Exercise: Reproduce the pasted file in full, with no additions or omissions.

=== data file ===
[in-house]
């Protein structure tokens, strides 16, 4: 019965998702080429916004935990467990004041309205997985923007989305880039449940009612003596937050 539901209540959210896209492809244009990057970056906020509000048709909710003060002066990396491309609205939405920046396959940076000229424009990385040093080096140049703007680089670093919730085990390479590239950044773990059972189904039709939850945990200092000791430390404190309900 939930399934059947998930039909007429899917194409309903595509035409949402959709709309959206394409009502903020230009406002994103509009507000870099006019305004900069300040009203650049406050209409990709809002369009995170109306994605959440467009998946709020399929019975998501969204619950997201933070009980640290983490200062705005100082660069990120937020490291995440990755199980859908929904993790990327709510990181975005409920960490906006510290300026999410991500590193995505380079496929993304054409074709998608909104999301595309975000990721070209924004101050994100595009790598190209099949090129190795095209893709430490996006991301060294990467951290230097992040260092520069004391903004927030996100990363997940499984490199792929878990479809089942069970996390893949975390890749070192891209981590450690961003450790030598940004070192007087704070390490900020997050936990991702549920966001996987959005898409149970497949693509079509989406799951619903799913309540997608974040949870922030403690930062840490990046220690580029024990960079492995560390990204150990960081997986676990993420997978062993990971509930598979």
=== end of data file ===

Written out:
[in-house]
């Protein structure tokens, strides 16, 4: 019965998702080429916004935990467990004041309205997985923007989305880039449940009612003596937050 539901209540959210896209492809244009990057970056906020509000048709909710003060002066990396491309609205939405920046396959940076000229424009990385040093080096140049703007680089670093919730085990390479590239950044773990059972189904039709939850945990200092000791430390404190309900 939930399934059947998930039909007429899917194409309903595509035409949402959709709309959206394409009502903020230009406002994103509009507000870099006019305004900069300040009203650049406050209409990709809002369009995170109306994605959440467009998946709020399929019975998501969204619950997201933070009980640290983490200062705005100082660069990120937020490291995440990755199980859908929904993790990327709510990181975005409920960490906006510290300026999410991500590193995505380079496929993304054409074709998608909104999301595309975000990721070209924004101050994100595009790598190209099949090129190795095209893709430490996006991301060294990467951290230097992040260092520069004391903004927030996100990363997940499984490199792929878990479809089942069970996390893949975390890749070192891209981590450690961003450790030598940004070192007087704070390490900020997050936990991702549920966001996987959005898409149970497949693509079509989406799951619903799913309540997608974040949870922030403690930062840490990046220690580029024990960079492995560390990204150990960081997986676990993420997978062993990971509930598979």